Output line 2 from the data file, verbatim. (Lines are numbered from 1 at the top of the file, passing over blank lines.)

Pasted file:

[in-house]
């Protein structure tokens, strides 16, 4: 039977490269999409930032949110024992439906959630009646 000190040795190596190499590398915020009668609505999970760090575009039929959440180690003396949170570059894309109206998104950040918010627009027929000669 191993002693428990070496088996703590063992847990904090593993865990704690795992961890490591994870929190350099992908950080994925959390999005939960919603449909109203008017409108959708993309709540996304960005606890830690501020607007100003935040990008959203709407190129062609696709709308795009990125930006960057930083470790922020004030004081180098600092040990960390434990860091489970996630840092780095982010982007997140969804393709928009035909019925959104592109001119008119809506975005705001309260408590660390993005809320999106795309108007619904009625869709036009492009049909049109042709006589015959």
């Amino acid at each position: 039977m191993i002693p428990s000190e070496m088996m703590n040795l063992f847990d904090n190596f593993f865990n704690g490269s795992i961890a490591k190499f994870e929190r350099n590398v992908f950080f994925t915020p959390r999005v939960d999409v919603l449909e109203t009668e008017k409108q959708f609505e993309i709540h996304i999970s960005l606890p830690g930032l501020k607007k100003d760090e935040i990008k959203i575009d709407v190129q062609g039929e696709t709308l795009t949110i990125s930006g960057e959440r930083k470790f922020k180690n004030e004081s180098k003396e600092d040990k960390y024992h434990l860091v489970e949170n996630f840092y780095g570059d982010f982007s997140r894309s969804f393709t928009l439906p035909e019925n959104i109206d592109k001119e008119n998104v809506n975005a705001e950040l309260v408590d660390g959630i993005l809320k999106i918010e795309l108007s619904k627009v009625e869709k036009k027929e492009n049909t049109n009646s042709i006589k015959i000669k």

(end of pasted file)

């Protein structure tokens, strides 16, 4: 039977490269999409930032949110024992439906959630009646 000190040795190596190499590398915020009668609505999970760090575009039929959440180690003396949170570059894309109206998104950040918010627009027929000669 191993002693428990070496088996703590063992847990904090593993865990704690795992961890490591994870929190350099992908950080994925959390999005939960919603449909109203008017409108959708993309709540996304960005606890830690501020607007100003935040990008959203709407190129062609696709709308795009990125930006960057930083470790922020004030004081180098600092040990960390434990860091489970996630840092780095982010982007997140969804393709928009035909019925959104592109001119008119809506975005705001309260408590660390993005809320999106795309108007619904009625869709036009492009049909049109042709006589015959």